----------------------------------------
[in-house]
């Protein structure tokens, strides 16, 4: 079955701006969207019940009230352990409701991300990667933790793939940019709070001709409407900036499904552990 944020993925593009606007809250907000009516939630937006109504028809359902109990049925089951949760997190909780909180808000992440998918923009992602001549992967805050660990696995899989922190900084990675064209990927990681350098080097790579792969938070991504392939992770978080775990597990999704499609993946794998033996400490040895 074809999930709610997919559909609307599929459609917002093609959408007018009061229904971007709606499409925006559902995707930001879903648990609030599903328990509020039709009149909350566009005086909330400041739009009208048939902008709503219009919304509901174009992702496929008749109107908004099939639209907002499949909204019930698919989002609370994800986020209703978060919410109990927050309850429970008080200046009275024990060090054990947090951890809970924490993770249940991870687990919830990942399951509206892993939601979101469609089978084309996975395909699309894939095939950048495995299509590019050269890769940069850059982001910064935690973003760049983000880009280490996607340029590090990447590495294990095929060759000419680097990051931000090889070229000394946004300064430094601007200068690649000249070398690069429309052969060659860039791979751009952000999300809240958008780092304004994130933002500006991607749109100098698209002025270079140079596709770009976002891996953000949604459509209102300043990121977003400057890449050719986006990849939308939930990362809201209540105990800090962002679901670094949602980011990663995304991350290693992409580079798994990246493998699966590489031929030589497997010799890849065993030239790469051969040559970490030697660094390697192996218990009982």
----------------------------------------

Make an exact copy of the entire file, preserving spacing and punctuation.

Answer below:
[in-house]
């Protein structure tokens, strides 16, 4: 079955701006969207019940009230352990409701991300990667933790793939940019709070001709409407900036499904552990 944020993925593009606007809250907000009516939630937006109504028809359902109990049925089951949760997190909780909180808000992440998918923009992602001549992967805050660990696995899989922190900084990675064209990927990681350098080097790579792969938070991504392939992770978080775990597990999704499609993946794998033996400490040895 074809999930709610997919559909609307599929459609917002093609959408007018009061229904971007709606499409925006559902995707930001879903648990609030599903328990509020039709009149909350566009005086909330400041739009009208048939902008709503219009919304509901174009992702496929008749109107908004099939639209907002499949909204019930698919989002609370994800986020209703978060919410109990927050309850429970008080200046009275024990060090054990947090951890809970924490993770249940991870687990919830990942399951509206892993939601979101469609089978084309996975395909699309894939095939950048495995299509590019050269890769940069850059982001910064935690973003760049983000880009280490996607340029590090990447590495294990095929060759000419680097990051931000090889070229000394946004300064430094601007200068690649000249070398690069429309052969060659860039791979751009952000999300809240958008780092304004994130933002500006991607749109100098698209002025270079140079596709770009976002891996953000949604459509209102300043990121977003400057890449050719986006990849939308939930990362809201209540105990800090962002679901670094949602980011990663995304991350290693992409580079798994990246493998699966590489031929030589497997010799890849065993030239790469051969040559970490030697660094390697192996218990009982």